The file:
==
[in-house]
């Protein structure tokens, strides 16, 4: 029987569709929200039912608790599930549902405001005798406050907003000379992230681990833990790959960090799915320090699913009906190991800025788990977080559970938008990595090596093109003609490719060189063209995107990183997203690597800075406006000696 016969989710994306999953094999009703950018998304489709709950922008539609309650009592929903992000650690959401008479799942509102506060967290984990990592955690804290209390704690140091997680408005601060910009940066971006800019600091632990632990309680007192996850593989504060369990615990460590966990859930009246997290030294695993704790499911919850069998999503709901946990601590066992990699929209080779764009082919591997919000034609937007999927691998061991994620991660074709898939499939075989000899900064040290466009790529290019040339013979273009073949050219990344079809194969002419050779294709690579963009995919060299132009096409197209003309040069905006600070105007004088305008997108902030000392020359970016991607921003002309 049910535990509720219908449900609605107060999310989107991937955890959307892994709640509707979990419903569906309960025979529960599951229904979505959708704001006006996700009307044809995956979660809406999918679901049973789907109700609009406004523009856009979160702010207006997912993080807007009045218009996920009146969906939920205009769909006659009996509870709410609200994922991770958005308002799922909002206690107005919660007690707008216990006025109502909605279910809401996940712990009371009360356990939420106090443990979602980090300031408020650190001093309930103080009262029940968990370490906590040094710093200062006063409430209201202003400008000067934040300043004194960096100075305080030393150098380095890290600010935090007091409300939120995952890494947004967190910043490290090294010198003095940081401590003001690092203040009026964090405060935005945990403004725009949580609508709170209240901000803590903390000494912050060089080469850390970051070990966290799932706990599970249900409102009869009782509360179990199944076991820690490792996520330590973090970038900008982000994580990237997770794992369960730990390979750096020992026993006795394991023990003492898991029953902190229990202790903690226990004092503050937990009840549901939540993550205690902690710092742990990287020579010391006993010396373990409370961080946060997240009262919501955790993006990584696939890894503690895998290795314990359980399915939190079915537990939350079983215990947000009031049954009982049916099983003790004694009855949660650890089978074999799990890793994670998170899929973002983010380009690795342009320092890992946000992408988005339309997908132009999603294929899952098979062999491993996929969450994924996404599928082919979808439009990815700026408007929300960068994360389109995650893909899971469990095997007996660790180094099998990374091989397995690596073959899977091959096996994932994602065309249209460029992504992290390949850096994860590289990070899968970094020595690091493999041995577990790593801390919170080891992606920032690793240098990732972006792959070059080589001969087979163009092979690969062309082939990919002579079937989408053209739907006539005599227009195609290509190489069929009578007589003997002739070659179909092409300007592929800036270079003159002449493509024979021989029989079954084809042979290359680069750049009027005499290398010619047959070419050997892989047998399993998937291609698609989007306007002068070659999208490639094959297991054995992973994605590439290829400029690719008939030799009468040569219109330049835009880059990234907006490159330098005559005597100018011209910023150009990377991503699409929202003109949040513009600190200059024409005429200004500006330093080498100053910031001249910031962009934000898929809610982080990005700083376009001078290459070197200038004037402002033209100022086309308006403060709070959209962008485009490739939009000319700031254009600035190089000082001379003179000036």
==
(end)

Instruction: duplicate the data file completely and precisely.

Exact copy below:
[in-house]
């Protein structure tokens, strides 16, 4: 029987569709929200039912608790599930549902405001005798406050907003000379992230681990833990790959960090799915320090699913009906190991800025788990977080559970938008990595090596093109003609490719060189063209995107990183997203690597800075406006000696 016969989710994306999953094999009703950018998304489709709950922008539609309650009592929903992000650690959401008479799942509102506060967290984990990592955690804290209390704690140091997680408005601060910009940066971006800019600091632990632990309680007192996850593989504060369990615990460590966990859930009246997290030294695993704790499911919850069998999503709901946990601590066992990699929209080779764009082919591997919000034609937007999927691998061991994620991660074709898939499939075989000899900064040290466009790529290019040339013979273009073949050219990344079809194969002419050779294709690579963009995919060299132009096409197209003309040069905006600070105007004088305008997108902030000392020359970016991607921003002309 049910535990509720219908449900609605107060999310989107991937955890959307892994709640509707979990419903569906309960025979529960599951229904979505959708704001006006996700009307044809995956979660809406999918679901049973789907109700609009406004523009856009979160702010207006997912993080807007009045218009996920009146969906939920205009769909006659009996509870709410609200994922991770958005308002799922909002206690107005919660007690707008216990006025109502909605279910809401996940712990009371009360356990939420106090443990979602980090300031408020650190001093309930103080009262029940968990370490906590040094710093200062006063409430209201202003400008000067934040300043004194960096100075305080030393150098380095890290600010935090007091409300939120995952890494947004967190910043490290090294010198003095940081401590003001690092203040009026964090405060935005945990403004725009949580609508709170209240901000803590903390000494912050060089080469850390970051070990966290799932706990599970249900409102009869009782509360179990199944076991820690490792996520330590973090970038900008982000994580990237997770794992369960730990390979750096020992026993006795394991023990003492898991029953902190229990202790903690226990004092503050937990009840549901939540993550205690902690710092742990990287020579010391006993010396373990409370961080946060997240009262919501955790993006990584696939890894503690895998290795314990359980399915939190079915537990939350079983215990947000009031049954009982049916099983003790004694009855949660650890089978074999799990890793994670998170899929973002983010380009690795342009320092890992946000992408988005339309997908132009999603294929899952098979062999491993996929969450994924996404599928082919979808439009990815700026408007929300960068994360389109995650893909899971469990095997007996660790180094099998990374091989397995690596073959899977091959096996994932994602065309249209460029992504992290390949850096994860590289990070899968970094020595690091493999041995577990790593801390919170080891992606920032690793240098990732972006792959070059080589001969087979163009092979690969062309082939990919002579079937989408053209739907006539005599227009195609290509190489069929009578007589003997002739070659179909092409300007592929800036270079003159002449493509024979021989029989079954084809042979290359680069750049009027005499290398010619047959070419050997892989047998399993998937291609698609989007306007002068070659999208490639094959297991054995992973994605590439290829400029690719008939030799009468040569219109330049835009880059990234907006490159330098005559005597100018011209910023150009990377991503699409929202003109949040513009600190200059024409005429200004500006330093080498100053910031001249910031962009934000898929809610982080990005700083376009001078290459070197200038004037402002033209100022086309308006403060709070959209962008485009490739939009000319700031254009600035190089000082001379003179000036």